Divorce Lawyers for Men’s Solution:
At Divorce Lawyers for Men, we reject all presumptions about where the children should live. We hold the court to the standard set by Washington State law. The court has a duty to rule in the “best interest of the children”. We work tirelessly to show the court the best interest of the children is served by living with their father. Working a full-time job does not inhibit a father from having custody of his children. We have been winning child custody for fathers since the 1980’s and we can help you, too.
Child Custody is a common term that refers to the issues of both Physical Custody and Legal Custody – as well as Visitation Schedules.
While custody determines which parent has the children on which day(s), it also covers important issues about who has authority to make decisions for the children. All of the details and specifics about child custody and visitation are detailed in the Parenting Plan.
Physical Custody for Fathers
Physical Custody is the determination of who the children will live with the majority of the time.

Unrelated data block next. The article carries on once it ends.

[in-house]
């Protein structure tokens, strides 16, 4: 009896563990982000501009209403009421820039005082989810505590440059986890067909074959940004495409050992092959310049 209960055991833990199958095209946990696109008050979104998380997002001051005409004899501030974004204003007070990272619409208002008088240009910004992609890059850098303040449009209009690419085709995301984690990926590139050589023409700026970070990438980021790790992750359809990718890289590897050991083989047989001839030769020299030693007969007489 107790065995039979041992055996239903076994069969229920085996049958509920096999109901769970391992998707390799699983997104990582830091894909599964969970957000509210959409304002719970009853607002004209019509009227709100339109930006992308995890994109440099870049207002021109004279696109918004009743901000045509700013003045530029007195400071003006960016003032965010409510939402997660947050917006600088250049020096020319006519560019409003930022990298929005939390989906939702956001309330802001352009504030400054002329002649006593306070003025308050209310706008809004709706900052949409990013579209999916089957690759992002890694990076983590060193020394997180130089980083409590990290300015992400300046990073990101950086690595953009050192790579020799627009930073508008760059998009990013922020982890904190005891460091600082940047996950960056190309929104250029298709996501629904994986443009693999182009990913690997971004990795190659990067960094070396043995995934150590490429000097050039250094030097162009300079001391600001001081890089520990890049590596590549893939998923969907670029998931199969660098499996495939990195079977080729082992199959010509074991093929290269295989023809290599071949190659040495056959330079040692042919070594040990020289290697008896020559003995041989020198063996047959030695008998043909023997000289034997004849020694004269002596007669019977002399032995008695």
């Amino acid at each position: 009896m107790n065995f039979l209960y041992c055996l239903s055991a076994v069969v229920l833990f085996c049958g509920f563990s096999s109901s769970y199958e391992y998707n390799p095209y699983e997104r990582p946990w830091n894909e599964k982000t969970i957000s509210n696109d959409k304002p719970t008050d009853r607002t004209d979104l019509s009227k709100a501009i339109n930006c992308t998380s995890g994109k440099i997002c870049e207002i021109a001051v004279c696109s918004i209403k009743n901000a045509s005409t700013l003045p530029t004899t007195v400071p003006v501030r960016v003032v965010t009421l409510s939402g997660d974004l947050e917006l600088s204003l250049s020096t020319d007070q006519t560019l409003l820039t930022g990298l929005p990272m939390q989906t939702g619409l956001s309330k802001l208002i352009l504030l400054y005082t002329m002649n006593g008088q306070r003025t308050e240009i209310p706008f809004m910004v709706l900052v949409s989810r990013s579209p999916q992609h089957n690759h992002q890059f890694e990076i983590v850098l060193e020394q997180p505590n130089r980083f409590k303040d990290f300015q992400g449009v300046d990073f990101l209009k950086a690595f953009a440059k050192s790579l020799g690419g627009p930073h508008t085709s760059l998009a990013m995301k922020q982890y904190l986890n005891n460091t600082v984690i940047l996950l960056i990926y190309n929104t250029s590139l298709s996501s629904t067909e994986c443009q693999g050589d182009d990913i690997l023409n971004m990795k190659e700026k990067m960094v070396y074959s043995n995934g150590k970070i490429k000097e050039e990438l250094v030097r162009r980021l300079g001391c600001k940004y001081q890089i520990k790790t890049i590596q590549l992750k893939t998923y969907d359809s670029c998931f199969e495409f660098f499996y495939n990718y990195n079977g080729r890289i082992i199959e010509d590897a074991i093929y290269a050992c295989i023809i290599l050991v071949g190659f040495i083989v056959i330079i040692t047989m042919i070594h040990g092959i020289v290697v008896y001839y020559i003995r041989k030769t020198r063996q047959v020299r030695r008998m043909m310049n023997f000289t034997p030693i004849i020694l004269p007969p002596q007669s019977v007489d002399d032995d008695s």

Washington State family law uses the term “Residential Placement” to designate the children’s primary residence.
The “Residential Schedule” then maps out any visitation, detailing the specific periods, days, and times that each parent has the children.
All of the specifics of Child Custody are spelled out within the final Parenting Plan.
Legal Custody for Fathers
While Physical Custody determines which parent the children will live with and the visitation schedule, Legal Custody sets forth who is authorized to make decisions regarding the children.
You, no doubt, want to be involved in all of the major decisions regarding your children. Even though, as parents, you are no longer married or together with your children’s mother, there are many decisions about their health, education, and welfare that will need to be made. The Parenting Plan will specify who has the Legal Custody to make these decisions.
In many cases, both parents are able to agree to fully share the responsibility to make major decisions.
In some cases, however, the court may limit one parent’s Legal Custody.
Issues involving substance abuse or domestic violence could result in one parent losing the right to make decisions for the children.
Child Custody for Unmarried Dads
Getting married is not a prerequisite to being awarded custody of your children in Washington State.
Either parent can seek to establish a Parenting Plan with the court. Child Custody for unmarried fathers is a growing issue for men in Washington. Unmarried dads have the same rights to their children as married dads do.